> ~B ~p. But of course, in God eyes, there is only true (and false) number
> relations. The löbian phenomenon then shows that the consciousness
> self-speeding up is coupled with the building of the reality that the
> machine bet on. At that level, it is like if consciousness is the main
> force, perhaps the only original one, in the physical universe! This needs
> still more work to make precise enough. There is a complex tradeoff in
> between the "causally" and the "effective" at play, I think.
>
> I hope this was not too technical. The work of Gödel plays a fundamental
> role. This explanation is detailed in "Conscience et Mécanisme", and related
> more precisely to the inference inductive frame.
>
> To sum up: machine consciousness, in the theory, confers self-speeding up
> abilities to the machine with respect to the most probable
> continuation/universal-**machine. It is obviously something useful for
> self-moving creature: to make them able to anticipate and avoid obstacles,
> which would explain why the self-moving creatures have developed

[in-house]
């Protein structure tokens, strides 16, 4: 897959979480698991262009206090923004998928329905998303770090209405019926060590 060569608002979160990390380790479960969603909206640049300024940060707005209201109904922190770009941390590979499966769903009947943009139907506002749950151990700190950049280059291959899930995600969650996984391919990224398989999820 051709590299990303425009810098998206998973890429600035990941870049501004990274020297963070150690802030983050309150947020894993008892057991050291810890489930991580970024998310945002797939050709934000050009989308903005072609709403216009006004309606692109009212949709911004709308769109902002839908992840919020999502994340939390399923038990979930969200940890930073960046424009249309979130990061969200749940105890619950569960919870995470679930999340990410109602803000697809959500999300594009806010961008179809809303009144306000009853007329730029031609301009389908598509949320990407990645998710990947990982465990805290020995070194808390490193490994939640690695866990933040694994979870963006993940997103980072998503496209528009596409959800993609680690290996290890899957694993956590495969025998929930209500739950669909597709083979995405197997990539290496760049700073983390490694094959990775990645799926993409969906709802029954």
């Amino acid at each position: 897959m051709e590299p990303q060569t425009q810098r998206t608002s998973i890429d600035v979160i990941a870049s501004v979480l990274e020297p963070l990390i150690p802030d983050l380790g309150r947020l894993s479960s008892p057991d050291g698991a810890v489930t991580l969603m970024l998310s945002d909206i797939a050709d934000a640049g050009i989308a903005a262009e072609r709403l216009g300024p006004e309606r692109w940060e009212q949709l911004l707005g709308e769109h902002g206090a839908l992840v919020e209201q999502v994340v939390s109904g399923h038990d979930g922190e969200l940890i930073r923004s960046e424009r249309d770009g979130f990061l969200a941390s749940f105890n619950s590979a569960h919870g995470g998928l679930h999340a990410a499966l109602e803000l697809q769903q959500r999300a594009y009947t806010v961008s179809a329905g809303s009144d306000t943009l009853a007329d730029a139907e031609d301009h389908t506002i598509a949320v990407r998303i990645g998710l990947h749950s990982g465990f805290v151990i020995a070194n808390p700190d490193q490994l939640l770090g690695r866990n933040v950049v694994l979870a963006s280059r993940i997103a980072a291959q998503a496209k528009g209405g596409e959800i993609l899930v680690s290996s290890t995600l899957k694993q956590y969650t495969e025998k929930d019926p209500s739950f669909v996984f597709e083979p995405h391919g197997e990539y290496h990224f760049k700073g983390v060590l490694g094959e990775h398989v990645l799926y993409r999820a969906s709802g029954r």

> self-reflexive brains, and become Löbian (self-conscious). Note that here
> the role is attributed to self-consciousness, and not really to
> consciousness. But you need consciousness to have self-consciousness.
> Consciousness per se has no role, like in pure contemplation, but once
> reflected in the Löbian way, it might be the stronger causally effective
> force operating in the 'arithmetical truth', the very origin of the (self)
> acceleration/force.
>

Why do you always limit the definition of consciousness(atleast machine
consciousness) to its ability to learn alone ?
why shouldn't free-will and sensory experiences(qualia,if you believe in
it)be part (rather than being a consequence or precondition) of
consciousness itself ? In the absence of consciousness,there is indeed
absence of free-will and experiencing qualia.
In that case,we can't prove that a universal machine is conscious.

>
> Note that the Gödel speed-up theorem is not hard to prove. There is a
> simple proof of it in the excellent book by Torkel Franzen "Gödel's theorem
> An Incomplete Guide To Its Use and Abuse" which I recommend the reading
> (despite it is more on the abuses than the uses). The original paper is in
> the book by Davis: the undecidable (republished in Dover), and which I
> consider as a bible for "machine's theology".
>
> Bruno
>
> http://iridia.ulb.ac.be/~**marchal/ <http://iridia.ulb.ac.be/%7Emarchal/>
>
>
>